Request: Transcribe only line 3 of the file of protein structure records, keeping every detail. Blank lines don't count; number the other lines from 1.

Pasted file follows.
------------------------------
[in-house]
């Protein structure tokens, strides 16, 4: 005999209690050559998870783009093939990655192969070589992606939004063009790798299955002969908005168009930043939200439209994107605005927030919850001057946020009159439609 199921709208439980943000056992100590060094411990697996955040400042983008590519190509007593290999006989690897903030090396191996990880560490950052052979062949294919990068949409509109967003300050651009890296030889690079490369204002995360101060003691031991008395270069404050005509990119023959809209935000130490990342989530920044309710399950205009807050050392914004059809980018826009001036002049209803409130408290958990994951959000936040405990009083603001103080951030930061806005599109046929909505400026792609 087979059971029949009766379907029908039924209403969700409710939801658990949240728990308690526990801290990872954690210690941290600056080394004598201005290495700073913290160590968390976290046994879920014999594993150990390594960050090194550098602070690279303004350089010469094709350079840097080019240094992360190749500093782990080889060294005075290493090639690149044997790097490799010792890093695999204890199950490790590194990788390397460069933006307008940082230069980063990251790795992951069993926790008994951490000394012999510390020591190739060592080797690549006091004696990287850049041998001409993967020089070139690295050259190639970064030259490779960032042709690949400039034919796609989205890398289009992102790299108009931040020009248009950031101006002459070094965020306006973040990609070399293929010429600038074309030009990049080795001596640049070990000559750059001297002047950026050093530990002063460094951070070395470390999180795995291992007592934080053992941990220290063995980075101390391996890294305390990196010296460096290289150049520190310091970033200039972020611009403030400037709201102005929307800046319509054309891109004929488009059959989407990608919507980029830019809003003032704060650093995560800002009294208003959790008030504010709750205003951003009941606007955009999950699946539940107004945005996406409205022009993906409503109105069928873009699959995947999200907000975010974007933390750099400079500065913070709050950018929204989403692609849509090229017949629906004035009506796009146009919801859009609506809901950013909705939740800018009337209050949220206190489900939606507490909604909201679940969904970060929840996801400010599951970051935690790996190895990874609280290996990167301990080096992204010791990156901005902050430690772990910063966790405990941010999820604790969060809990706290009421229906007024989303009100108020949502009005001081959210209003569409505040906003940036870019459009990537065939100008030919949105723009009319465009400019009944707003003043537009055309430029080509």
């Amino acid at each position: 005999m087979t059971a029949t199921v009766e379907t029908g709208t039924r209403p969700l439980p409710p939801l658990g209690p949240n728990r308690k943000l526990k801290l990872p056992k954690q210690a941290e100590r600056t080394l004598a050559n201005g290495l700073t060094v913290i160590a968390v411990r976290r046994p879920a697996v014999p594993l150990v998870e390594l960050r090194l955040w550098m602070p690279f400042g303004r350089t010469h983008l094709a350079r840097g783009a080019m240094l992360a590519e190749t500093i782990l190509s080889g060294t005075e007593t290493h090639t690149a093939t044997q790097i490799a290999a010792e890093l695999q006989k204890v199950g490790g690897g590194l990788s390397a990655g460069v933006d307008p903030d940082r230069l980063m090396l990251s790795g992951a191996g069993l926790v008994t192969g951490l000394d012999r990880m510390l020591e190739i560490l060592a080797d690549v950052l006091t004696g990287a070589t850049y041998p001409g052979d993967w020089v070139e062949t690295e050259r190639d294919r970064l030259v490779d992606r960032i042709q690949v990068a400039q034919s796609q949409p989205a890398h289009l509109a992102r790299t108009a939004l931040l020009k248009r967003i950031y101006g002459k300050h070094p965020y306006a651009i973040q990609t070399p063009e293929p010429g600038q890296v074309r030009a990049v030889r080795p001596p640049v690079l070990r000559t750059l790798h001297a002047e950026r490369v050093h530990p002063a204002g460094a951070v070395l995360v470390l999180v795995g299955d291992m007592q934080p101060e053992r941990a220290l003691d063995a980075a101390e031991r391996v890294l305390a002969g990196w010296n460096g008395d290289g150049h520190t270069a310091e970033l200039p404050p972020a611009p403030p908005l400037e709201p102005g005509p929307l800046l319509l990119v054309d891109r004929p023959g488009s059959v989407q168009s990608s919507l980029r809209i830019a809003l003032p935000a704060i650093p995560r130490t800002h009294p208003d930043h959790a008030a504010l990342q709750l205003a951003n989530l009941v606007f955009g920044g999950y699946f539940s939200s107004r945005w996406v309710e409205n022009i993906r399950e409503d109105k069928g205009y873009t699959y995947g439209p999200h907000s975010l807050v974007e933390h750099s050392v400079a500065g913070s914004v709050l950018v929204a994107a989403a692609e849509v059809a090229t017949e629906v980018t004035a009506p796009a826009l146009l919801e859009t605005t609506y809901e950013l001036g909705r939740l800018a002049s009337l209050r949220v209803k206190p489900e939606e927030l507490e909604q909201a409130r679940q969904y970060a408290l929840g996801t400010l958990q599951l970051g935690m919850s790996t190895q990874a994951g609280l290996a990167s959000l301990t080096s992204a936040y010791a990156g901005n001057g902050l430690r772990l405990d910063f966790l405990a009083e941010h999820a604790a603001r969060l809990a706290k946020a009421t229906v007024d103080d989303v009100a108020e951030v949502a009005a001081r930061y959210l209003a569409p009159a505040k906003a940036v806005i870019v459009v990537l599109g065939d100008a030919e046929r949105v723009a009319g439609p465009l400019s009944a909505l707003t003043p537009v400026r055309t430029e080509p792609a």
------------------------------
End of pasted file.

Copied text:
């Amino acid at each position: 005999m087979t059971a029949t199921v009766e379907t029908g709208t039924r209403p969700l439980p409710p939801l658990g209690p949240n728990r308690k943000l526990k801290l990872p056992k954690q210690a941290e100590r600056t080394l004598a050559n201005g290495l700073t060094v913290i160590a968390v411990r976290r046994p879920a697996v014999p594993l150990v998870e390594l960050r090194l955040w550098m602070p690279f400042g303004r350089t010469h983008l094709a350079r840097g783009a080019m240094l992360a590519e190749t500093i782990l190509s080889g060294t005075e007593t290493h090639t690149a093939t044997q790097i490799a290999a010792e890093l695999q006989k204890v199950g490790g690897g590194l990788s390397a990655g460069v933006d307008p903030d940082r230069l980063m090396l990251s790795g992951a191996g069993l926790v008994t192969g951490l000394d012999r990880m510390l020591e190739i560490l060592a080797d690549v950052l006091t004696g990287a070589t850049y041998p001409g052979d993967w020089v070139e062949t690295e050259r190639d294919r970064l030259v490779d992606r960032i042709q690949v990068a400039q034919s796609q949409p989205a890398h289009l509109a992102r790299t108009a939004l931040l020009k248009r967003i950031y101006g002459k300050h070094p965020y306006a651009i973040q990609t070399p063009e293929p010429g600038q890296v074309r030009a990049v030889r080795p001596p640049v690079l070990r000559t750059l790798h001297a002047e950026r490369v050093h530990p002063a204002g460094a951070v070395l995360v470390l999180v795995g299955d291992m007592q934080p101060e053992r941990a220290l003691d063995a980075a101390e031991r391996v890294l305390a002969g990196w010296n460096g008395d290289g150049h520190t270069a310091e970033l200039p404050p972020a611009p403030p908005l400037e709201p102005g005509p929307l800046l319509l990119v054309d891109r004929p023959g488009s059959v989407q168009s990608s919507l980029r809209i830019a809003l003032p935000a704060i650093p995560r130490t800002h009294p208003d930043h959790a008030a504010l990342q709750l205003a951003n989530l009941v606007f955009g920044g999950y699946f539940s939200s107004r945005w996406v309710e409205n022009i993906r399950e409503d109105k069928g205009y873009t699959y995947g439209p999200h907000s975010l807050v974007e933390h750099s050392v400079a500065g913070s914004v709050l950018v929204a994107a989403a692609e849509v059809a090229t017949e629906v980018t004035a009506p796009a826009l146009l919801e859009t605005t609506y809901e950013l001036g909705r939740l800018a002049s009337l209050r949220v209803k206190p489900e939606e927030l507490e909604q909201a409130r679940q969904y970060a408290l929840g996801t400010l958990q599951l970051g935690m919850s790996t190895q990874a994951g609280l290996a990167s959000l301990t080096s992204a936040y010791a990156g901005n001057g902050l430690r772990l405990d910063f966790l405990a009083e941010h999820a604790a603001r969060l809990a706290k946020a009421t229906v007024d103080d989303v009100a108020e951030v949502a009005a001081r930061y959210l209003a569409p009159a505040k906003a940036v806005i870019v459009v990537l599109g065939d100008a030919e046929r949105v723009a009319g439609p465009l400019s009944a909505l707003t003043p537009v400026r055309t430029e080509p792609a």